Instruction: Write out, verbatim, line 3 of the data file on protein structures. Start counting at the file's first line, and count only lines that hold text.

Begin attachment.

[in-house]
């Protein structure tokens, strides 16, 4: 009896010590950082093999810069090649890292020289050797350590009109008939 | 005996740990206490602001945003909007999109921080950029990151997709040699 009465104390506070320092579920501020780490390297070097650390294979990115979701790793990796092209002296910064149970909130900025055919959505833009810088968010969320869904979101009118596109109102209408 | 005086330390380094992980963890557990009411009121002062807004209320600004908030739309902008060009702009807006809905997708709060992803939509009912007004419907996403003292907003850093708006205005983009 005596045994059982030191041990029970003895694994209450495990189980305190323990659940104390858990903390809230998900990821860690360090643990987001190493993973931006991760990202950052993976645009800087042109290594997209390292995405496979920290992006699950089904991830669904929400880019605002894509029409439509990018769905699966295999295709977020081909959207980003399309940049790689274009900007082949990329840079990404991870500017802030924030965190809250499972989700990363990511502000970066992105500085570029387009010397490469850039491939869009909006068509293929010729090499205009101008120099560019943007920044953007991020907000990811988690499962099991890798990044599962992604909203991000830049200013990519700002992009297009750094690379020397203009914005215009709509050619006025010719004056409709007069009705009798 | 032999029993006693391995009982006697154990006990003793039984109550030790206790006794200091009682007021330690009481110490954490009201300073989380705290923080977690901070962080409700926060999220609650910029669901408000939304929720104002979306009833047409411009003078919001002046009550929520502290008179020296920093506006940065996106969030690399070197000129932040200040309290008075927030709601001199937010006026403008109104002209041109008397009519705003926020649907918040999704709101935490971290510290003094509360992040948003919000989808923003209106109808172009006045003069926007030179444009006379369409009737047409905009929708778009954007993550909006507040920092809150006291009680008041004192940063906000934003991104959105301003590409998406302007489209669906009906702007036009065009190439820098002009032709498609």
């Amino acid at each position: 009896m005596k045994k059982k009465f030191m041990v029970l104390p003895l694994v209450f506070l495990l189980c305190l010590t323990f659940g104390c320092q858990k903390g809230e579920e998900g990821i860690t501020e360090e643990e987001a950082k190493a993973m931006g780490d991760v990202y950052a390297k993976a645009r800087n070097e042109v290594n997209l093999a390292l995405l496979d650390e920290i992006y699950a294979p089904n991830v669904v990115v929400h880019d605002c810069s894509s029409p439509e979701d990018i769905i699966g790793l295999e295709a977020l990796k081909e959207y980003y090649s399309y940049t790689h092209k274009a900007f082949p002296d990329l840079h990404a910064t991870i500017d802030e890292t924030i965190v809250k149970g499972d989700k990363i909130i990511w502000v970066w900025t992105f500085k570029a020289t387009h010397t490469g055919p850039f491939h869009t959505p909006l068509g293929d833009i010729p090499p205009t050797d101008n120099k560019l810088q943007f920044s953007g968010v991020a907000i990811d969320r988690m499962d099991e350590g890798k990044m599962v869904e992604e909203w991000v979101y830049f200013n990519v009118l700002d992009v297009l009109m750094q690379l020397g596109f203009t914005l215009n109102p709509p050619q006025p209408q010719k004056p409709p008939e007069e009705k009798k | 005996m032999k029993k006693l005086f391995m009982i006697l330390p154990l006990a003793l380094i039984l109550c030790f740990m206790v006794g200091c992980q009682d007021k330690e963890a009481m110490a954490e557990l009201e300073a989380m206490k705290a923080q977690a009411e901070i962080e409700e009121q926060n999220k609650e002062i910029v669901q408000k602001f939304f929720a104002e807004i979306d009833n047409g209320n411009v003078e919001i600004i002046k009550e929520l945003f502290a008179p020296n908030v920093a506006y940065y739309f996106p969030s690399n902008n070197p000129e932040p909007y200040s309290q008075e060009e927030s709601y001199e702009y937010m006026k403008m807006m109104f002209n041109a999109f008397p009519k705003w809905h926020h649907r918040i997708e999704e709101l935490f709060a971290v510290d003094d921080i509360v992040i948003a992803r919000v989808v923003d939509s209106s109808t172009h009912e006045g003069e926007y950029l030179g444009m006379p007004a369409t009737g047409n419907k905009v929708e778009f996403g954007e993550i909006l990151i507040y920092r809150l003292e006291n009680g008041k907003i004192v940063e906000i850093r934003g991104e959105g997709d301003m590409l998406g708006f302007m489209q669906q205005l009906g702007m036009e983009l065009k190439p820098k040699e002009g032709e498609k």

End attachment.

């Amino acid at each position: 009896m005596k045994k059982k009465f030191m041990v029970l104390p003895l694994v209450f506070l495990l189980c305190l010590t323990f659940g104390c320092q858990k903390g809230e579920e998900g990821i860690t501020e360090e643990e987001a950082k190493a993973m931006g780490d991760v990202y950052a390297k993976a645009r800087n070097e042109v290594n997209l093999a390292l995405l496979d650390e920290i992006y699950a294979p089904n991830v669904v990115v929400h880019d605002c810069s894509s029409p439509e979701d990018i769905i699966g790793l295999e295709a977020l990796k081909e959207y980003y090649s399309y940049t790689h092209k274009a900007f082949p002296d990329l840079h990404a910064t991870i500017d802030e890292t924030i965190v809250k149970g499972d989700k990363i909130i990511w502000v970066w900025t992105f500085k570029a020289t387009h010397t490469g055919p850039f491939h869009t959505p909006l068509g293929d833009i010729p090499p205009t050797d101008n120099k560019l810088q943007f920044s953007g968010v991020a907000i990811d969320r988690m499962d099991e350590g890798k990044m599962v869904e992604e909203w991000v979101y830049f200013n990519v009118l700002d992009v297009l009109m750094q690379l020397g596109f203009t914005l215009n109102p709509p050619q006025p209408q010719k004056p409709p008939e007069e009705k009798k | 005996m032999k029993k006693l005086f391995m009982i006697l330390p154990l006990a003793l380094i039984l109550c030790f740990m206790v006794g200091c992980q009682d007021k330690e963890a009481m110490a954490e557990l009201e300073a989380m206490k705290a923080q977690a009411e901070i962080e409700e009121q926060n999220k609650e002062i910029v669901q408000k602001f939304f929720a104002e807004i979306d009833n047409g209320n411009v003078e919001i600004i002046k009550e929520l945003f502290a008179p020296n908030v920093a506006y940065y739309f996106p969030s690399n902008n070197p000129e932040p909007y200040s309290q008075e060009e927030s709601y001199e702009y937010m006026k403008m807006m109104f002209n041109a999109f008397p009519k705003w809905h926020h649907r918040i997708e999704e709101l935490f709060a971290v510290d003094d921080i509360v992040i948003a992803r919000v989808v923003d939509s209106s109808t172009h009912e006045g003069e926007y950029l030179g444009m006379p007004a369409t009737g047409n419907k905009v929708e778009f996403g954007e993550i909006l990151i507040y920092r809150l003292e006291n009680g008041k907003i004192v940063e906000i850093r934003g991104e959105g997709d301003m590409l998406g708006f302007m489209q669906q205005l009906g702007m036009e983009l065009k190439p820098k040699e002009g032709e498609k």